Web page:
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Twitter Flexing its Muscles Against State Misinformation

Twitter first announced Monday, August 19, 2019, that is updating its policy on state media advertising. "Going forward," it said, "we will not accept advertising from state-controlled news media entities. Any affected accounts will be free to continue to use Twitter to engage in public conversation, just not our advertising products."

This policy is global and not targeted at any specific nation or nations, but does not "apply to taxpayer-funded entities, including independent public broadcasters" (so organizations like the BBC -- were it to advertise -- should be okay). The organizations targeted are not banned from using Twitter to engage in organic conversation, but will not be allowed to advertise on the platform.

The immediate catalyst is almost certainly mainland China's propaganda campaign against the ongoing Hong Kong protest movement, but it will reduce the capacity of all foreign countries to manipulate public opinion ahead of elections. The longer-term catalyst will be to help protect the U.S. 2020 elections from foreign influence, whether that comes from China, Russia, Iran or elsewhere.

Advertising is, of course, only half the problem with foreign social media influence -- the rest comes from the tweets themselves. In a separate announcement on Monday, Twitter disclosed that it has suspended 936 accounts originating from within the People's Republic of China (PRC). "These accounts," said Twitter, "were deliberately and specifically attempting to sow political discord in Hong Kong, including undermining the legitimacy and political positions of the protest movement on the ground."

Western democratic politicians will be hoping that Twitter can be just as proactive against foreign campaigns that might seek to sow discord ahead of future elections, especially the 2020 U.S. elections. Robert Mueller's investigation into Russia's role in the 2016 elections led to the indictment of 13 Russians.

Mueller's indictment says, "Defendants, posing as U.S. persons and creating false U.S. personas, operated social media pages and groups designed to attract U.S. audiences. These groups and pages, which addressed divisive U.S. political and social issues, falsely claimed to be controlled by U.S. activists when, in fact, they were controlled by Defendants. Defendants also used the stolen identities of real U.S. persons to post on ORGANIZATION-controlled social media accounts. Over time, these social media accounts became Defendants' means to reach significant numbers of Americans for purposes of interfering with the U.S. political system, including the presidential election of 2016."

Such activity is in contravention of the five platform manipulation policies that Twitter uses to justify the suspension of the Chinese accounts: spam, coordinated activity, fake accounts, attributed activity, and ban evasion.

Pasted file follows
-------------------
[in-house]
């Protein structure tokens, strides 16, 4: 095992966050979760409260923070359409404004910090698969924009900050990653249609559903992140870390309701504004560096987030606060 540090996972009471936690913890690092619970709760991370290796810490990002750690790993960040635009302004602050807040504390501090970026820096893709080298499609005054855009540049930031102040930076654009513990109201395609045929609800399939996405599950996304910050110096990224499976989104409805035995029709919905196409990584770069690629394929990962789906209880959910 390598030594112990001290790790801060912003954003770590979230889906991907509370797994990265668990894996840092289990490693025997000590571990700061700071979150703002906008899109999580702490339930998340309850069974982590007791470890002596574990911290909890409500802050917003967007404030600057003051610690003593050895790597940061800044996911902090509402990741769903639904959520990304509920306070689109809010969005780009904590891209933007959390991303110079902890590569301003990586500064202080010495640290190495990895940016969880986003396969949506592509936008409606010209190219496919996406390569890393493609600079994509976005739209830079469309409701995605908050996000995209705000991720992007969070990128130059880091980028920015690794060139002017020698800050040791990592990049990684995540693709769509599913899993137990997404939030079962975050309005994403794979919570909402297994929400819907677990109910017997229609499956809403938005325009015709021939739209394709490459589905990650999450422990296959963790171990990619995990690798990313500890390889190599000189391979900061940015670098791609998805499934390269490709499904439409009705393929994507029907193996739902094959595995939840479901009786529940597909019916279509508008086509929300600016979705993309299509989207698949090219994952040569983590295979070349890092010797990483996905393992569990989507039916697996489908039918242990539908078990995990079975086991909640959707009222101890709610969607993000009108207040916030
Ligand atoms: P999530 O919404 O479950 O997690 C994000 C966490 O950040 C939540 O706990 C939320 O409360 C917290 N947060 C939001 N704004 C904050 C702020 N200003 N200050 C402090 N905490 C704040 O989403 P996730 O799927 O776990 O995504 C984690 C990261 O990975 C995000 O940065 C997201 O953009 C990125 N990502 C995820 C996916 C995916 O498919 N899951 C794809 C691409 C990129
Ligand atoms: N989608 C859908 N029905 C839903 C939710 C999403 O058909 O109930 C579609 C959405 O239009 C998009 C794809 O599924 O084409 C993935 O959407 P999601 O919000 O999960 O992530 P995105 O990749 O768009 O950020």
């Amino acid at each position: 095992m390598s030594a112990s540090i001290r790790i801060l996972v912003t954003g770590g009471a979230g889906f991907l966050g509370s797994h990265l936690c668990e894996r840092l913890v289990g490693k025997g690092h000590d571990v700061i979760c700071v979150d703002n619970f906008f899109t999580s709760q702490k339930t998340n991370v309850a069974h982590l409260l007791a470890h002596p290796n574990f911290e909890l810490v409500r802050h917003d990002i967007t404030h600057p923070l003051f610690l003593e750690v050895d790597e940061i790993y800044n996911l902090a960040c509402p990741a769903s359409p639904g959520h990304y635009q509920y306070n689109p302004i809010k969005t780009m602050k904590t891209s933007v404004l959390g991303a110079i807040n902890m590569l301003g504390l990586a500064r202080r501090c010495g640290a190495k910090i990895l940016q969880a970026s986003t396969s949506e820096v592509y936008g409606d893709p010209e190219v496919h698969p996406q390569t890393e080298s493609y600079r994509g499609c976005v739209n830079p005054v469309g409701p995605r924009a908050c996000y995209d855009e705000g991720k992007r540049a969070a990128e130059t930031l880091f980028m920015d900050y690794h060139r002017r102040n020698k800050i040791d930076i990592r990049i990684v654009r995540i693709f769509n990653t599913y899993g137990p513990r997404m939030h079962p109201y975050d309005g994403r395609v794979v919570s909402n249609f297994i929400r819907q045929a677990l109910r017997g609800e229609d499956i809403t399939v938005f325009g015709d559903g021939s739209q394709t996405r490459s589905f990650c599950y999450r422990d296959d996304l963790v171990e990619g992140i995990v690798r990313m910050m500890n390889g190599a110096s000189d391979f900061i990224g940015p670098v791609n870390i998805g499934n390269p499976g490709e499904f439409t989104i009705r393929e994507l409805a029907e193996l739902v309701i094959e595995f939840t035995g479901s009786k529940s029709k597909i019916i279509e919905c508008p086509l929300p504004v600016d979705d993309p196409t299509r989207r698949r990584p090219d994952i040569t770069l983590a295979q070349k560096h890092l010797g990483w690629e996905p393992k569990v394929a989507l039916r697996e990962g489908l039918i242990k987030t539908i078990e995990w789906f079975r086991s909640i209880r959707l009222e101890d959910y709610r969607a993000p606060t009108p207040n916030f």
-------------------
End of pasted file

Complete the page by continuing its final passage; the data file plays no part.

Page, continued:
Facebook has followed Twitter with less extensive exclusions. Nathaniel Gleicher, Facebook's head of cybersecurity policy, also announced on Monday, "Today, we removed seven Pages, three Groups and five Facebook accounts involved in coordinated inauthentic behavior as part of a small network that originated in China and focused on Hong Kong." Gleicher said that the individuals behind the campaign "frequently posted about local political news and issues including topics like the ongoing protests in Hong Kong," and added, "Our investigation found links to individuals associated with the Chinese government."

The reach of social media in spreading misinformation can be seen in the number of separate accounts following one or more of the targeted Facebook pages (15,500), and the number of accounts joined to one or more of the targeted Facebook groups (2,200). The Facebook exclusions are, however, less proactive than those of Twitter since they followed an initial 'tip' from Twitter.

Meanwhile, China has objected -- although fairly mildly -- to the exclusions. Reuters reports that Foreign Ministry spokesman Geng Shuang said, "What is happening in Hong Kong, and what the truth is, people will naturally have their own judgment. Why is it that China's official media's presentation is surely negative or wrong?"

Related: Israel Seeks to Beat Election Cyber Bots 

Related: Misinformation Woes Could Multiply With 'Deepfake' Videos 

Related: WhatsApp Fights Fake News With Message Forwarding Limit 

Related: Fake News, Real Cybersecurity Risks 

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Kevin Townsend is a Senior Contributor at SecurityWeek. He has been writing about high tech issues since before the birth of Microsoft. For the last 15 years he has specialized in information security; and has had many thousands of articles published in dozens of different magazines – from The Times and the Financial Times to current and long-gone computer magazines.